It is important to note that the payment of rent is an obligation of the tenancy, so saying that money can only be used for rent and not damage will not stop it being a deposit.
Johnson v. Old
This recent decision from the Court of Appeal helped to define what constitutes a deposit. In this case the tenant (Ms. Old) had paid three separate sets of six months rent in advance (as she had failed to pass the landlords referencing) as well as a separate deposit which had been properly protected.
However when the landlord tried to evict her under Section 21 she claimed that the rent in advance was really a deposit which, as the landlord had failed to protect it, rendered the Section 21 notice invalid.
In the first instance a Judge agreed with the tenant and ruled that the rent paid in advance was in fact a deposit.
The landlord, looking at being on the receiving end of a hefty fine, appealed the ruling and this time the judge ruled in his favour. Ms Johnson then acquired legal aid and was able to bring her case in front of the Court of Appeal.
Much to the relief of landlords nationwide, many of whom have taken rent in advance when their tenant failed to pass referencing, the Court of Appeal upheld the landlord’s claim.
Deposits – where are we now?
At the one end of the scale we have situations such as in Piggott v. Slaven where the landlord was clearly trying to evade the regulations by calling a payment ‘future rent’ when it is really a deposit.
At the other end of the scale we have large payments made in advance, when tenants fail to pass referencing, which most people consider to be rent.
I am sure that, even after Johnson v. Old, situations will arise where the precise status of the money may be uncertain.
In order to help people come to a conclusion in regards to these tricky matters, I offer up a simple checklist of points to consider:
1. Has the money been credited to the rent account?
I remain firmly of the view that if, after a lump sum has been paid by the tenant, it is immediately credited to their rent account – and they are not asked to pay any further rent until after the end of the period of time covered by that payment has passed – this means that it is rent and not a deposit.
If everyone thinks it is rent and if it is treated as rent, then it will almost certainly BE rent!
2. What does the tenancy agreement say?
One of the problems with the Johnson v. Old case was that the tenancy agreement was badly worded.
If a landlord makes it clear that the rent is:
£XYZ payable in advance by a payment of £XYZ x 6 on [date]
Then I don’t think anyone will be able to claim that the payment would constitute as a deposit.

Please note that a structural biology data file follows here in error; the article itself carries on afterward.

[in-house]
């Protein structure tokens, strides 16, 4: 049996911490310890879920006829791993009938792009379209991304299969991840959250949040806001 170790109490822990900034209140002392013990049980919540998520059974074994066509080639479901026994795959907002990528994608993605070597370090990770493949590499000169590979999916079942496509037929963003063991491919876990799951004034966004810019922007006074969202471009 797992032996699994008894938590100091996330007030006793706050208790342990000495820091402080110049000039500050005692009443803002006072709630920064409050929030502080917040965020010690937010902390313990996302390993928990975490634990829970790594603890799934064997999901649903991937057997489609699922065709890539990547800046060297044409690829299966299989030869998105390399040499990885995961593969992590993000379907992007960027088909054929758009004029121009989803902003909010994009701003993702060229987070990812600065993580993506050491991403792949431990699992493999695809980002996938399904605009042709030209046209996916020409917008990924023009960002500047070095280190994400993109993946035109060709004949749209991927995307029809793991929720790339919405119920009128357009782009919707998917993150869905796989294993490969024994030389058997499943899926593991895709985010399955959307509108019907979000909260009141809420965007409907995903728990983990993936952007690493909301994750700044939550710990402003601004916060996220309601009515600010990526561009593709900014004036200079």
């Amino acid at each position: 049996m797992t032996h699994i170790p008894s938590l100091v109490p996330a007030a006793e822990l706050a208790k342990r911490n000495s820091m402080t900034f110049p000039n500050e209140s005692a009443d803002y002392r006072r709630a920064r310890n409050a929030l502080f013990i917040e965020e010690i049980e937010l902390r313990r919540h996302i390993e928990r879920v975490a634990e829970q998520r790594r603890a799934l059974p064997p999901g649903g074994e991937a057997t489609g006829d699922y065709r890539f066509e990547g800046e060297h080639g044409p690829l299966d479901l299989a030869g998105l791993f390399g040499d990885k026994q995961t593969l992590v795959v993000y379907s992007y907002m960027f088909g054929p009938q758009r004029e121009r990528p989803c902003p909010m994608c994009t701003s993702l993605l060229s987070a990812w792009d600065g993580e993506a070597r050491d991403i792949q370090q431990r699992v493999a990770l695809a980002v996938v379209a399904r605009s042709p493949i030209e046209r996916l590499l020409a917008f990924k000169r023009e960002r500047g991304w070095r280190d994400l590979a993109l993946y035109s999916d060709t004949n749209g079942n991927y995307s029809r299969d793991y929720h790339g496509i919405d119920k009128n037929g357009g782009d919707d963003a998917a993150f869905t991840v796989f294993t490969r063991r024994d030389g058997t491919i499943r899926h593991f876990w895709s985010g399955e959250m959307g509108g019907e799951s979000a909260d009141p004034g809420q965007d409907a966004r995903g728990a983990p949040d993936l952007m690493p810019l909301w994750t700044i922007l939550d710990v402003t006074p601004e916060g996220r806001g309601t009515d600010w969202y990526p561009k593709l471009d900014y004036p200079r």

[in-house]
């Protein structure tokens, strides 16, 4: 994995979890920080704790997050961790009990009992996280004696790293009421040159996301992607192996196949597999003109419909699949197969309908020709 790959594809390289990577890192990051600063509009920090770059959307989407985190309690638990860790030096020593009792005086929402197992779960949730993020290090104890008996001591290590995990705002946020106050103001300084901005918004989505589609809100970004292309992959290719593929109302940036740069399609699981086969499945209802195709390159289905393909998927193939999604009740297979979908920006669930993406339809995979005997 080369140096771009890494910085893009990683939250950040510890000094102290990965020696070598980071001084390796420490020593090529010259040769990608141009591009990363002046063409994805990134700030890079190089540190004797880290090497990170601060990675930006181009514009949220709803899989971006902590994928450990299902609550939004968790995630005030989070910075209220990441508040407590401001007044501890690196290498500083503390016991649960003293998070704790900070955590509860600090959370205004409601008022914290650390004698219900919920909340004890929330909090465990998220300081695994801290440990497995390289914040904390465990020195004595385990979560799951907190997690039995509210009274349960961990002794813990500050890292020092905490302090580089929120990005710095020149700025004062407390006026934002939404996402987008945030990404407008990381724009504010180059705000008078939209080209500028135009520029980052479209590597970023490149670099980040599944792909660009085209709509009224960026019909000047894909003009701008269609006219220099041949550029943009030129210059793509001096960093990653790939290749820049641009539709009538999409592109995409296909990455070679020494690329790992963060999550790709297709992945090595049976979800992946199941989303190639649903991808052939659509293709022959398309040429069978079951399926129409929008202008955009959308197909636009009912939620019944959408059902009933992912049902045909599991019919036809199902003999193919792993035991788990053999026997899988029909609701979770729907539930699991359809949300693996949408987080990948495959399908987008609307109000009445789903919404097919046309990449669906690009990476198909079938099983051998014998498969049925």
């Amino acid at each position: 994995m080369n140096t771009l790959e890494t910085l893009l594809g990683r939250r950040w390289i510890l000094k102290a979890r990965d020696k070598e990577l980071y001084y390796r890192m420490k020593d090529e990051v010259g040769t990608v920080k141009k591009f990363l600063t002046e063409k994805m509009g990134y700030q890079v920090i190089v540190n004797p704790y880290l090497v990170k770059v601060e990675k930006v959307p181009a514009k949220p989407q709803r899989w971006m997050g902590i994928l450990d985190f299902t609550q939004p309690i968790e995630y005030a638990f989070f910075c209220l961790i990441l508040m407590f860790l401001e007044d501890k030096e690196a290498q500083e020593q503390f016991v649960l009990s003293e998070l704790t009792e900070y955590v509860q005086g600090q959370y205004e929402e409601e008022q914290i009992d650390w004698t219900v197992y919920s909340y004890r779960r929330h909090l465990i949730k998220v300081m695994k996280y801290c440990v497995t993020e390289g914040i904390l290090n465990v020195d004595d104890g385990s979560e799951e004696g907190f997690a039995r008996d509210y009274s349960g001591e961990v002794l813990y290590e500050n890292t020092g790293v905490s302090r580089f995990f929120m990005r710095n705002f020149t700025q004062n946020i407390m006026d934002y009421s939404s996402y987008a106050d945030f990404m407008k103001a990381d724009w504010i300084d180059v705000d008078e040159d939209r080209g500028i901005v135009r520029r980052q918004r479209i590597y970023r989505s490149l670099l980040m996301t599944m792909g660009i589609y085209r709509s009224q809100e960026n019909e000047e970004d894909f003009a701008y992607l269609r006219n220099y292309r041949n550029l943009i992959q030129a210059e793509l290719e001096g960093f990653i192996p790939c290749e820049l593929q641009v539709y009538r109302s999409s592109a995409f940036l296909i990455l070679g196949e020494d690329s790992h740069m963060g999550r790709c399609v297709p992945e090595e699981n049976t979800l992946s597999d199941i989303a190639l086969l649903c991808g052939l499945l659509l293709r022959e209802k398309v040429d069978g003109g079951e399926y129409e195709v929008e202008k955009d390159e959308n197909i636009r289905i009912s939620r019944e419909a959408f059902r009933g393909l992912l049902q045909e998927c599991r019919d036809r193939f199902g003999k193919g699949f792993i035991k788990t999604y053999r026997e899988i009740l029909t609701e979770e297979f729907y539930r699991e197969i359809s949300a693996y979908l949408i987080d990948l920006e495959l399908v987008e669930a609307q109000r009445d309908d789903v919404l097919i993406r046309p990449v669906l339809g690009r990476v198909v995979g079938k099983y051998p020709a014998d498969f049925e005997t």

3. Is all, or part, of the money likely to be paid back?
The essence of a deposit is that it is a sum of money paid in relation to a rented item to ensure it is returned in good condition. Provided certain specified things do, or do not, happen then it would be returned to the person who paid it.
So it does not matter if the type of thing being protected by the payment is limited to, say, replacement of the keys, or something else equally specific. If there is any prospect that in some circumstances the money could be returned to the tenant – it is a deposit and must be protected.
If both parties understand that the money is NOT going to be paid back – then it can not be a deposit.
4. Red herrings
In the case of Johnson v. Old, the money was paid to the landlords agents who then paid it over to the landlord on a month by month basis. This point was used by the Ms. Old’s legal team in their argument but, as the Judge said in the case, “The arrangements between the agents and the landlord are neither here nor there…”
This means that rent paid to an agent is the same as rent paid to the landlord himself and the arrangements between them will not have an effect on the tenant’s position.
What is often seen as the main problem with Tenancy Deposit Protection legislation is its complexity. Even for trained lawyers it can be difficult to follow the mish mash of cross referencing, something which has been made worse by the amendments inserted by the Localism Act.
This means that ambiguities and problems in interpretation will arise, we will all have to wait for someone to be in a position to fund a case to the Court of Appeal before we can know the proper interpretation. This is not a happy situation, but this is how our system works.
We can only hope that most of the issues with this particular legislation have now been resolved. But I doubt it!
Solicitor, Landlord Law